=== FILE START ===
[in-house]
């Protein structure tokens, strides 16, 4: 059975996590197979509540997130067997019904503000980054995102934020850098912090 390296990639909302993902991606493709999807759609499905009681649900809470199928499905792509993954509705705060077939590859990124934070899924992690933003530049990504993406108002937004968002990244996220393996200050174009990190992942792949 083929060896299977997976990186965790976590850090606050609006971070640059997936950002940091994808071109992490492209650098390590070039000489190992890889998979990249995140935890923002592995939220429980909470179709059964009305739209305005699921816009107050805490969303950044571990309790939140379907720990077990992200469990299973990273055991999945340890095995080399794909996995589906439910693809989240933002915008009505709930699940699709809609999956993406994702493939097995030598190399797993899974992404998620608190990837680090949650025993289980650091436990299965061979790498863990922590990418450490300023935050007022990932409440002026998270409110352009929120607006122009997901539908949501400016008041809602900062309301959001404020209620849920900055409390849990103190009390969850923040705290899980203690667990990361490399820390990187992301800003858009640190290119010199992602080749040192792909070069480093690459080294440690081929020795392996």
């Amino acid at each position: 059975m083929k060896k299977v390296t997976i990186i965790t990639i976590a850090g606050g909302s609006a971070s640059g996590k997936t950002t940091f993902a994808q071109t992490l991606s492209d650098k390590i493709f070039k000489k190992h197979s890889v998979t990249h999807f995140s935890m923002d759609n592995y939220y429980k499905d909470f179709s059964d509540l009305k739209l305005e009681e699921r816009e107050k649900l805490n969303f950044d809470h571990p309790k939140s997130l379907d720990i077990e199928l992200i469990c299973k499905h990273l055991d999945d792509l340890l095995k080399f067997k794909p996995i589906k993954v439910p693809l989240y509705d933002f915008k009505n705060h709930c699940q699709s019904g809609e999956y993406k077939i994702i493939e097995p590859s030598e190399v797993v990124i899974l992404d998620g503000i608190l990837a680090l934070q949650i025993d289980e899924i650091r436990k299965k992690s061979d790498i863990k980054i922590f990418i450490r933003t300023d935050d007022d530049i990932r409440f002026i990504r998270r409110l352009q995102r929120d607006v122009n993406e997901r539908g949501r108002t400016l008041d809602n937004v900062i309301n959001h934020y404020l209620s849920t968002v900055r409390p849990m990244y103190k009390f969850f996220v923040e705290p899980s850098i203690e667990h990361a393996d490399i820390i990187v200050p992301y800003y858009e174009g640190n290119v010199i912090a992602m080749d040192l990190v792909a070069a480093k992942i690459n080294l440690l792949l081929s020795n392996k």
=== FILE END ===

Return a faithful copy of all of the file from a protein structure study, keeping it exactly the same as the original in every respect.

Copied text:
[in-house]
């Protein structure tokens, strides 16, 4: 059975996590197979509540997130067997019904503000980054995102934020850098912090 390296990639909302993902991606493709999807759609499905009681649900809470199928499905792509993954509705705060077939590859990124934070899924992690933003530049990504993406108002937004968002990244996220393996200050174009990190992942792949 083929060896299977997976990186965790976590850090606050609006971070640059997936950002940091994808071109992490492209650098390590070039000489190992890889998979990249995140935890923002592995939220429980909470179709059964009305739209305005699921816009107050805490969303950044571990309790939140379907720990077990992200469990299973990273055991999945340890095995080399794909996995589906439910693809989240933002915008009505709930699940699709809609999956993406994702493939097995030598190399797993899974992404998620608190990837680090949650025993289980650091436990299965061979790498863990922590990418450490300023935050007022990932409440002026998270409110352009929120607006122009997901539908949501400016008041809602900062309301959001404020209620849920900055409390849990103190009390969850923040705290899980203690667990990361490399820390990187992301800003858009640190290119010199992602080749040192792909070069480093690459080294440690081929020795392996």
């Amino acid at each position: 059975m083929k060896k299977v390296t997976i990186i965790t990639i976590a850090g606050g909302s609006a971070s640059g996590k997936t950002t940091f993902a994808q071109t992490l991606s492209d650098k390590i493709f070039k000489k190992h197979s890889v998979t990249h999807f995140s935890m923002d759609n592995y939220y429980k499905d909470f179709s059964d509540l009305k739209l305005e009681e699921r816009e107050k649900l805490n969303f950044d809470h571990p309790k939140s997130l379907d720990i077990e199928l992200i469990c299973k499905h990273l055991d999945d792509l340890l095995k080399f067997k794909p996995i589906k993954v439910p693809l989240y509705d933002f915008k009505n705060h709930c699940q699709s019904g809609e999956y993406k077939i994702i493939e097995p590859s030598e190399v797993v990124i899974l992404d998620g503000i608190l990837a680090l934070q949650i025993d289980e899924i650091r436990k299965k992690s061979d790498i863990k980054i922590f990418i450490r933003t300023d935050d007022d530049i990932r409440f002026i990504r998270r409110l352009q995102r929120d607006v122009n993406e997901r539908g949501r108002t400016l008041d809602n937004v900062i309301n959001h934020y404020l209620s849920t968002v900055r409390p849990m990244y103190k009390f969850f996220v923040e705290p899980s850098i203690e667990h990361a393996d490399i820390i990187v200050p992301y800003y858009e174009g640190n290119v010199i912090a992602m080749d040192l990190v792909a070069a480093k992942i690459n080294l440690l792949l081929s020795n392996k």